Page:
“Fire?” asked the boy. He appeared confused, but fished in a shirt pocket that looked sewn on and produced a plastic lighter that was clear and purple on the bottom.
Margaret bit her lip and shielded her eyes against the dust that was coming in on the wind. “No,” she said. “No work.”
The boy laughed and looked out over the garden. The back of his head had a sweaty bulge as if it was too small for the amount of skin that was put there. “Many works.”
She brightened. “I’m glad to hear it. Usually the winter is pretty slow around here.”
“Please,” the boy said, and smiled.
“Oh no I couldn’t. I’m sorry but I can’t. I just know I’ll have to get out there and do some of it myself now but that’s the way things are.” She kept shaking her head while she talked and it seemed like this gesture was annoying him. His smile became a hard line.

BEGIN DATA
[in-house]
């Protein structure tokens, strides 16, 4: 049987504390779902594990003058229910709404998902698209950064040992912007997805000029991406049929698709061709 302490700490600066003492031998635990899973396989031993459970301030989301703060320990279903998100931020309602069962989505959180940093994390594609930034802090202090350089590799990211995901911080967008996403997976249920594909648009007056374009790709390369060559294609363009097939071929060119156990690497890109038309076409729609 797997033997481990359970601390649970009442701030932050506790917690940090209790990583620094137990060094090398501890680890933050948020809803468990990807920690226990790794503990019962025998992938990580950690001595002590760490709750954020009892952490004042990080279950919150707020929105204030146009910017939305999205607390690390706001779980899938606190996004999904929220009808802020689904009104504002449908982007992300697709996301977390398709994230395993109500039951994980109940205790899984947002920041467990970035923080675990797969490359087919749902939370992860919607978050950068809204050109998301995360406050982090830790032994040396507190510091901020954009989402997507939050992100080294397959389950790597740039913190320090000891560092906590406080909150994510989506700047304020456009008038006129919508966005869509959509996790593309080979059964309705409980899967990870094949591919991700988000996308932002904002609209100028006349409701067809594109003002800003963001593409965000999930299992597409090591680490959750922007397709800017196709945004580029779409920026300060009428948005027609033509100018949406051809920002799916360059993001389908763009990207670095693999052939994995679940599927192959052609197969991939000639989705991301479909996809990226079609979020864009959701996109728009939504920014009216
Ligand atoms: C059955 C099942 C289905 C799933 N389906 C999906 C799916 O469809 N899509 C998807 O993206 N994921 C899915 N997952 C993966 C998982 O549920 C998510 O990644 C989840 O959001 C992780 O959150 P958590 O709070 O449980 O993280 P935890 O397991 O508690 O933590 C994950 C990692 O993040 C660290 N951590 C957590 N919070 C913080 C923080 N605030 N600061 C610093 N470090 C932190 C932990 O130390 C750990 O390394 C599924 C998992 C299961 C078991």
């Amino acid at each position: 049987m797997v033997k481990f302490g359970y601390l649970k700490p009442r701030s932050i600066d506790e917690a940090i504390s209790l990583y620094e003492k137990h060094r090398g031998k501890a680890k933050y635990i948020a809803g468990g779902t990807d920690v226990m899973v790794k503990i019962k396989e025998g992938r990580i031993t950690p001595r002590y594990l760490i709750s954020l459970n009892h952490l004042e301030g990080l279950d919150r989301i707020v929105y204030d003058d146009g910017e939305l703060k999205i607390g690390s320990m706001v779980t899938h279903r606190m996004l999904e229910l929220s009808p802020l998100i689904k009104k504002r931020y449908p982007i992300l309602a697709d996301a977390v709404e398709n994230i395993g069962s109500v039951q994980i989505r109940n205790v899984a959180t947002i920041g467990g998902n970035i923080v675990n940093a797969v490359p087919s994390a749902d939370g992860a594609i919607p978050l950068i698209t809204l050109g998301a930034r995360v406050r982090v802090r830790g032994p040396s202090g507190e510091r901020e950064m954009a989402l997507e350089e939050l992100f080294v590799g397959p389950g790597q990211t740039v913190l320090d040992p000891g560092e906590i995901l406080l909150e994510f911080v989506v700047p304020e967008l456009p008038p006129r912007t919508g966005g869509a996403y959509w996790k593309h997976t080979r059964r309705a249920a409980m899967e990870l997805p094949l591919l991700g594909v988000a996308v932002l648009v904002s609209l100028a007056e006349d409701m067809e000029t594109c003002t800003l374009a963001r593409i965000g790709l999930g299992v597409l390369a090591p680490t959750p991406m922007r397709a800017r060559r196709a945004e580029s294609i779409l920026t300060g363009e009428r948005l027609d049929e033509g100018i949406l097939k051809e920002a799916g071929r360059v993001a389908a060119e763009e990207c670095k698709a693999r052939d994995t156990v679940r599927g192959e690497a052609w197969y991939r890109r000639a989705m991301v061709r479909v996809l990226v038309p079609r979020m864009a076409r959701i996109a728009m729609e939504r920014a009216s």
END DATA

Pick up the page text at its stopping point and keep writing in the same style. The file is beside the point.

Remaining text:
“That’s the way things are,” he repeated. One of his friends shifted his weight from one foot to the other.
“I’m afraid so dear.” Her voice was very small against the wind that had begun to howl over the ridge.
The boy put his hand out, palm up. “Week,” he said plainly. Margaret smiled sadly but none of them returned the gesture. “But you didn’t do any work.”
“Week,” he said again. “That’s the way things are.”
They looked at each other over the open hand. His eyes were shiny like they were sweating. She didn’t understand how they stayed so shiny because the wind on the ridge was picking up dust and blowing it all over the place and into the sorghum field. The sky was beginning to darken so she could look up to where the road turned away from the house and see the dust plumes evaporating like earthen flames against the sky. She took his hand and solemnly shook it, then closed and bolted the door.